Affiliated Computer Services, still evaluating the $6.1bn private buyout offer from its founder Darwin Deason and Cerberus Capital Management, reported a sharp rise on fiscal third-quarter earnings per share on mixed revenue numbers; the government business continues to surge for the outsourcer, but commercial sales were more sluggish.
Revenue for the company’s Q3 was up 10% overall to $1.44bn, right on Wall Street’s mark, according to Reuters Estimates. Commercial revenue increased 9%, to $858m, but sales were flat sequentially and up only 3% organically. Government revenue shot up 11% to $582m, and this growth was strong across all of ACS government offering, said COO Tom Burlin in a call with analysts Tuesday.
The company signed $703m in new business orders during the quarter, 80% on the BPO side and 20% coming from IT services.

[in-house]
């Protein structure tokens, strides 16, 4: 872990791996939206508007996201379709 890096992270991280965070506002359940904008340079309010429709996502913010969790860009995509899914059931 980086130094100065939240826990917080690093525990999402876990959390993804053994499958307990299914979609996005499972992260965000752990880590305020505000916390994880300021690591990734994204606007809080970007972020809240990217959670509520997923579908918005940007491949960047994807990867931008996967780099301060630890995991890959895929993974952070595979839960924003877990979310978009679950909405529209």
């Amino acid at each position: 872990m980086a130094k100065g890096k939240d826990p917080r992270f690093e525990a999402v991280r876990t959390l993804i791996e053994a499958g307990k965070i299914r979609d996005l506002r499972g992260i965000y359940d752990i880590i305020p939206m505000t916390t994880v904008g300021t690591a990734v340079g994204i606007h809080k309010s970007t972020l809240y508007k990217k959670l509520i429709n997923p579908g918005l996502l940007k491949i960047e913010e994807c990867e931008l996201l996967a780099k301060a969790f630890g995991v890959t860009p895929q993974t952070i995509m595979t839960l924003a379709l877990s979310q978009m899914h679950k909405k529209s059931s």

Net income for the quarter was up 6% to $82m. EPS of $0.82 was well above last year’s $0.61 and two cents ahead of analysts’ forecasts. Operating income ticked up slightly to 11.3% from 10.5% last year.
In line with its guidance policy, ACS didn’t offer any window into its Q4 performance. Analysts are looking for EPS of $0.88 on $1.5bn in sales.
In related news, ACS announced in an SEC filing this week that it had paid former CEO Jeff Rich, who resigned in 2005, received $22.4m from the company in stock options repurchases and termination fees. Rich, along with his successor Mark King and CFO Warren Edwards, who both resigned last year, were all named in an internal investigation into shady stock options practices in November.
The company paid King more than $757,000 in compensation last year, and Edwards received more than $473,000, according to the SEC filing. But ACS said it didn’t give them any performance-based or severance payments in 2006.